The Yankees put right-hander Phil Hughes through four hours of testing on Tuesday, including two MRIs and a vascular exam. On Wednesday they ran him through five more hours of testing and did dye-contrast blood work.
Yet here we stand with no real answers.
According to MLB.com’s Bryan Hoch, the Yankees are now sending Hughes to a specialist in St. Louis to have him tested for Thoracic Outlet Syndrome, a nerve and circulatory condition.
If Hughes has TOS, he could require a 12-hour surgery that involves the removal of a rib. Marc Carig of the Newark Star Ledger has been recalling some ballplayers who have undergone the procedure this evening on Twitter. The list includes Red Sox catcher Jarrod Saltalamacchia, Rockies right-hander Aaron Cook and Rangers left-hander Matt Harrison. The recovery times varied in all three cases.
For a few days, it looked like Aaron Judge was finally hitting his stride in the postseason. He was still striking out at a regular clip, piling more and more strikeouts atop the 16 he racked up in the Division Series, but he was mashing, too. He engineered a three-run homer during Game 3 of the Championship Series, followed by another blast and game-tying double in Game 4. His one-out double helped pad a five-run lead in Game 5, while his 425-footer off of Brad Peacock barely made a dent during a 7-1 loss in Game 6. And then Lance McCullers‘ curveball found and fooled him, as it did five of the 14 batters it met in Game 7:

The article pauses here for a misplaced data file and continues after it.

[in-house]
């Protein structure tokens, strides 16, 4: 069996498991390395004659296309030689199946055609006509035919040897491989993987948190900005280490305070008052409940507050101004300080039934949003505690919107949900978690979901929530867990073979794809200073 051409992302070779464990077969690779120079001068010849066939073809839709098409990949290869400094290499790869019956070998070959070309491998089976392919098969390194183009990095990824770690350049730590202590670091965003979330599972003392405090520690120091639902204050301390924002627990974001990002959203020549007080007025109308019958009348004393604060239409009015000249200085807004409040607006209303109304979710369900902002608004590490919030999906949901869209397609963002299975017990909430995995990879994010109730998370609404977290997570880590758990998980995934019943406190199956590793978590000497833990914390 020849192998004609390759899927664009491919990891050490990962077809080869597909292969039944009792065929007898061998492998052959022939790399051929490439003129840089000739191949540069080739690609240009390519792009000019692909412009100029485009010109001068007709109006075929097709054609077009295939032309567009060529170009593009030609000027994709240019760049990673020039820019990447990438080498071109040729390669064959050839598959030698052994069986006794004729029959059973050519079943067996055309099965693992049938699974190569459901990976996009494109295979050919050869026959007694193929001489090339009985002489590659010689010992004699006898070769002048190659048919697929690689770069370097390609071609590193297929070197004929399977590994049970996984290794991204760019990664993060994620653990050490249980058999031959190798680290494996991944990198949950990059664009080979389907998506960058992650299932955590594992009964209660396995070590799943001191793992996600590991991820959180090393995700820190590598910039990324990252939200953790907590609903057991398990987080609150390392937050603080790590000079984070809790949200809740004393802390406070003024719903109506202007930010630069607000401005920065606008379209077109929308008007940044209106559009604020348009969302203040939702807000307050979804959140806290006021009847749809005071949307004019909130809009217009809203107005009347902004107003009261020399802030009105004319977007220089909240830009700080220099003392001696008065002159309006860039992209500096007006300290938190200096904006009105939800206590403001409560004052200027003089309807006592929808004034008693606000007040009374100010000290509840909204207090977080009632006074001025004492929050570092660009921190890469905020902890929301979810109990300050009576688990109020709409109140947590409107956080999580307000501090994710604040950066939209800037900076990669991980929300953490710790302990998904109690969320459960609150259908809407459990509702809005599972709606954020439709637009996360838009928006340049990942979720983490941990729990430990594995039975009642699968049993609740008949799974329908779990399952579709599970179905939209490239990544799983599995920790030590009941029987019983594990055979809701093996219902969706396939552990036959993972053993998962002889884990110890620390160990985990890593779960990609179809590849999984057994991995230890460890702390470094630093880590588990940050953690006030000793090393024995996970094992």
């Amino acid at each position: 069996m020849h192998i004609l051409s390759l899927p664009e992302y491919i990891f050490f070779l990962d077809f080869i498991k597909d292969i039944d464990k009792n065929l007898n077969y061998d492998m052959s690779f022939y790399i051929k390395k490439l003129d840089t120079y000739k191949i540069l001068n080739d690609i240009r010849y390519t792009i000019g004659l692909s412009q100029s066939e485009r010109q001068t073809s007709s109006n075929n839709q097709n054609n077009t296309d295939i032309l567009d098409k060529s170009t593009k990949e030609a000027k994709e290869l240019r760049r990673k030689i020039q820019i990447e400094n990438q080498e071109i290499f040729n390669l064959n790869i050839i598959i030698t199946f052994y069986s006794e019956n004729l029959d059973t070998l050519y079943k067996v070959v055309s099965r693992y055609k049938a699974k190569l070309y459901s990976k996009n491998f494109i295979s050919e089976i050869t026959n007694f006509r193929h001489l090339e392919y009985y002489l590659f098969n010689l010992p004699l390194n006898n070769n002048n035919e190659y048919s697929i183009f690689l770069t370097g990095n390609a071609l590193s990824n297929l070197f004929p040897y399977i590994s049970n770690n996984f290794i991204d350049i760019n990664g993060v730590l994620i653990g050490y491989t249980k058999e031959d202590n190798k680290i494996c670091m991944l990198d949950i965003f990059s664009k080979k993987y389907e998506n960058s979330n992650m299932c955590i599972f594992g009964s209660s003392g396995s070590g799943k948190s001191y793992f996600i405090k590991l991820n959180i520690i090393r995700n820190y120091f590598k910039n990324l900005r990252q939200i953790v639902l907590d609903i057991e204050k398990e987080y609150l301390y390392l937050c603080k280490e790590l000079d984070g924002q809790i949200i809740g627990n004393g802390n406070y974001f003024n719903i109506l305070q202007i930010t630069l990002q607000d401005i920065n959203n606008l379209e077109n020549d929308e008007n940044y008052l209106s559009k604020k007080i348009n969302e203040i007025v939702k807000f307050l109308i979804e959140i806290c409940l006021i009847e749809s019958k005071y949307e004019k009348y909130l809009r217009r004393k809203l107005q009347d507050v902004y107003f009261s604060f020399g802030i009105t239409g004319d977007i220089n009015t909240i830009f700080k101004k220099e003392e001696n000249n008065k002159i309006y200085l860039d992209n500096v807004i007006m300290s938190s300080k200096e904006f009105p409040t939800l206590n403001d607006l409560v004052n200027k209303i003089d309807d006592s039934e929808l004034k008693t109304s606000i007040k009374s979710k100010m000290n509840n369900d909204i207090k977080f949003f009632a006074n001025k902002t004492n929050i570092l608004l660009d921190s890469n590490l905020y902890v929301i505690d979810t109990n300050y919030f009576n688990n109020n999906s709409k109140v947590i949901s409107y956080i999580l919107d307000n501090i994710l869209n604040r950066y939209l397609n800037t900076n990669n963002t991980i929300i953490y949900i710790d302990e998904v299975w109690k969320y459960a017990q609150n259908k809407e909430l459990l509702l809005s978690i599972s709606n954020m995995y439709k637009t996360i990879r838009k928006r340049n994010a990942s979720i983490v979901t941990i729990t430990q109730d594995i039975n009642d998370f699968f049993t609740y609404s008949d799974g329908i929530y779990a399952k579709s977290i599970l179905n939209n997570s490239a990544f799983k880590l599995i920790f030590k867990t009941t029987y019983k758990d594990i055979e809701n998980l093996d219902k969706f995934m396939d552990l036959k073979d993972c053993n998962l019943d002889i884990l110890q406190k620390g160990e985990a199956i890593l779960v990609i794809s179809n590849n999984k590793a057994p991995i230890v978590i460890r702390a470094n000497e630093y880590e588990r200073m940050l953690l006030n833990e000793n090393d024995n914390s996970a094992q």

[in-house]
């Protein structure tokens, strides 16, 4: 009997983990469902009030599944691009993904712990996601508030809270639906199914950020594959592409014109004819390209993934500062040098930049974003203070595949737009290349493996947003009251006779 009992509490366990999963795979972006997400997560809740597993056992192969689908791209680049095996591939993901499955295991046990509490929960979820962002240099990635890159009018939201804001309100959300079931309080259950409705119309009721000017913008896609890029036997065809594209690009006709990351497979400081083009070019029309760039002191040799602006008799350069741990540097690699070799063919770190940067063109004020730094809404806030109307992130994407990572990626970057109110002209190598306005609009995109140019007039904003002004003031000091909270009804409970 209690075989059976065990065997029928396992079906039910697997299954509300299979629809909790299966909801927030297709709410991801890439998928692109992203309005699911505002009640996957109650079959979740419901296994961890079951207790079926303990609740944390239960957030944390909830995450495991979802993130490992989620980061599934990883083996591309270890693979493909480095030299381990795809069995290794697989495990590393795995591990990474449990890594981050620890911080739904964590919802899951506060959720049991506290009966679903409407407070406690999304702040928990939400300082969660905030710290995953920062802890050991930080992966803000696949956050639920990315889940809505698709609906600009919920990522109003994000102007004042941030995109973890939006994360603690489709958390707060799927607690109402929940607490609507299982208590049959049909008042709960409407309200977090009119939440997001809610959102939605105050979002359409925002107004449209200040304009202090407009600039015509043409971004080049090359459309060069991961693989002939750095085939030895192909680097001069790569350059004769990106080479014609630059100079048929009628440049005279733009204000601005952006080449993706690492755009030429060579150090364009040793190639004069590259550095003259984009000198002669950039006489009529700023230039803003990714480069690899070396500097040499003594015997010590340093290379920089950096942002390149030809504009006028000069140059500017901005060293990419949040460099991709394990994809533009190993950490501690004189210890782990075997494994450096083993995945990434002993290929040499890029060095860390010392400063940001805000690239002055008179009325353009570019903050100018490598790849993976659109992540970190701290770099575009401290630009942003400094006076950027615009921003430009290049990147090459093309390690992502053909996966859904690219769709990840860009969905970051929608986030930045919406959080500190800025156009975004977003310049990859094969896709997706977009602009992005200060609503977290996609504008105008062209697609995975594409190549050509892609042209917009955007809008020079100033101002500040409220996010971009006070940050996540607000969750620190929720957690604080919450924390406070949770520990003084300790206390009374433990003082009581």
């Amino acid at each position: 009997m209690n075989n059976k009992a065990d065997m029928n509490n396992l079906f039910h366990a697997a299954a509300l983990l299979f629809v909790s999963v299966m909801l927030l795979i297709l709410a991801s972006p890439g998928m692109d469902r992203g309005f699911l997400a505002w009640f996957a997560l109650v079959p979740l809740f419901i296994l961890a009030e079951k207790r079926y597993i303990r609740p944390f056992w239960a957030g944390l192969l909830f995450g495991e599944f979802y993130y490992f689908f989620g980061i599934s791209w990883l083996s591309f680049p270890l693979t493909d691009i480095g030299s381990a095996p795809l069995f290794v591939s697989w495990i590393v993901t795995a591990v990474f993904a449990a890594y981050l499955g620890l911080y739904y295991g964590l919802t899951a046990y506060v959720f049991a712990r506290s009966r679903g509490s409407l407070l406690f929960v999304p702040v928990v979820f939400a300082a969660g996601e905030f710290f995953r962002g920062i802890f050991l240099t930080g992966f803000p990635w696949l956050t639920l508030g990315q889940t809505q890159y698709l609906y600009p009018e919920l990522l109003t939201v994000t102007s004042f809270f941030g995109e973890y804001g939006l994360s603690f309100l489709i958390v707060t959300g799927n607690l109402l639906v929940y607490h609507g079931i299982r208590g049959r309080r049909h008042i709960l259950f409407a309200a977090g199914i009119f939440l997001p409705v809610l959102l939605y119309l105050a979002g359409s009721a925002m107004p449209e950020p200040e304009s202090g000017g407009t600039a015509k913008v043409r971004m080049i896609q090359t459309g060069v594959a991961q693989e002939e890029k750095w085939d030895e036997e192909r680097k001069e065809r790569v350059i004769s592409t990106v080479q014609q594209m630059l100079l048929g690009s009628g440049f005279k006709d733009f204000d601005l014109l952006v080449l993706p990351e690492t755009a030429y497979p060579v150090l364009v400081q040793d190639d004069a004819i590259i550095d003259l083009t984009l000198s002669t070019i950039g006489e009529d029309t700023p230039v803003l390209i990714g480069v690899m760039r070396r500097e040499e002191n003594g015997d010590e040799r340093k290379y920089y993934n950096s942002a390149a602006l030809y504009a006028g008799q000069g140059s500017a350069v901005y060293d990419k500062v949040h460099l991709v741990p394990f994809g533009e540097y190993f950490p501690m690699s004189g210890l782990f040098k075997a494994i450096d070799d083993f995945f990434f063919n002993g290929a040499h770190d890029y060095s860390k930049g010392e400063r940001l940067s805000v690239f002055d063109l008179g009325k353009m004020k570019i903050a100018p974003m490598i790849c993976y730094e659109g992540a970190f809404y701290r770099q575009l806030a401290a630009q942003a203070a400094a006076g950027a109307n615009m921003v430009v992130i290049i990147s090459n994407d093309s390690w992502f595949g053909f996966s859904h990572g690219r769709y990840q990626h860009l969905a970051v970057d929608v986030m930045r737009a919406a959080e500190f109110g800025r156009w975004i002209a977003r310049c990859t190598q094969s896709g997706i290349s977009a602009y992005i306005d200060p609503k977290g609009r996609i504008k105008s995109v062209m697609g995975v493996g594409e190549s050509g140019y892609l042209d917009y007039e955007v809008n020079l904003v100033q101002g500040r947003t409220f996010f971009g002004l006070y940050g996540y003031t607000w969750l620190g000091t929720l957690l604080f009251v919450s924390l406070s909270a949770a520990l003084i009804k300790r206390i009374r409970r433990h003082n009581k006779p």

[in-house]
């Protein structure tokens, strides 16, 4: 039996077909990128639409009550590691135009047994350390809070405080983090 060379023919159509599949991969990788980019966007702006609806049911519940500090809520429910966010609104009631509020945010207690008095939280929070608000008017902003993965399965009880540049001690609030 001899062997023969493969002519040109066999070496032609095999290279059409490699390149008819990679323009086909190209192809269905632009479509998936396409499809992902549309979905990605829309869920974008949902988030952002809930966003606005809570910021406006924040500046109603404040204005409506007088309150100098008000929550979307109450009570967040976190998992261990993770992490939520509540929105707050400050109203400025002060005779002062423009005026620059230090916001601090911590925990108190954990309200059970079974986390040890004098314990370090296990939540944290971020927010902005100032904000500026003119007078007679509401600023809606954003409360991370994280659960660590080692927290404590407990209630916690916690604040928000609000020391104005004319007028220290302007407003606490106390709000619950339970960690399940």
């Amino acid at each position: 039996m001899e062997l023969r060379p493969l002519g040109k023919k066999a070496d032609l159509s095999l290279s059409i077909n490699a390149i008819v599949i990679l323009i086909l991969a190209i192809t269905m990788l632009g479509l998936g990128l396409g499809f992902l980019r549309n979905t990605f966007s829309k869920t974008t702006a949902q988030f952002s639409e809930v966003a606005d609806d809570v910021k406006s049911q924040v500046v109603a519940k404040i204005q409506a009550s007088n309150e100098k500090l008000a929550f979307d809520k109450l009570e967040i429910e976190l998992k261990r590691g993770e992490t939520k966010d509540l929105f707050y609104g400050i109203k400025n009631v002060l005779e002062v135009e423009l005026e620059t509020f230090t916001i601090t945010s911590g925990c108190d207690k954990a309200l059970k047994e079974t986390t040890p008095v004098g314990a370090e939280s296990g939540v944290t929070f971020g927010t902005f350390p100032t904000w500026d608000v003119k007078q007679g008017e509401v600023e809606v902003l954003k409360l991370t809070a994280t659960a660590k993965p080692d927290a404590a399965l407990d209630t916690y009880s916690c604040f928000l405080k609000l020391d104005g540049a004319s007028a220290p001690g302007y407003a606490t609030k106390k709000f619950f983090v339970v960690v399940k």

The strikeout was Judge’s first of the evening and 27th since the start of the playoffs. No other major league batter has racked up that many strikeouts in a single postseason, though Alfonso Soriano’s 26-strikeout record in 2003 comes the closest. Within that record, Judge also collected three golden sombreros (four strikeouts in a single game), narrowly avoiding the dreaded platinum sombrero (five strikeouts in a single game).
It’s an unfortunate footnote to a spectacular year for the rookie outfielder, who decimated the competition with 52 home runs and 8.2 fWAR during the regular season and was a pivotal part of the Yankees’ playoff run. Thankfully, the image of McCullers’ curveball darting just under Judge’s bat won’t be the image that sticks with us for years to come. Instead, it’ll look something like this: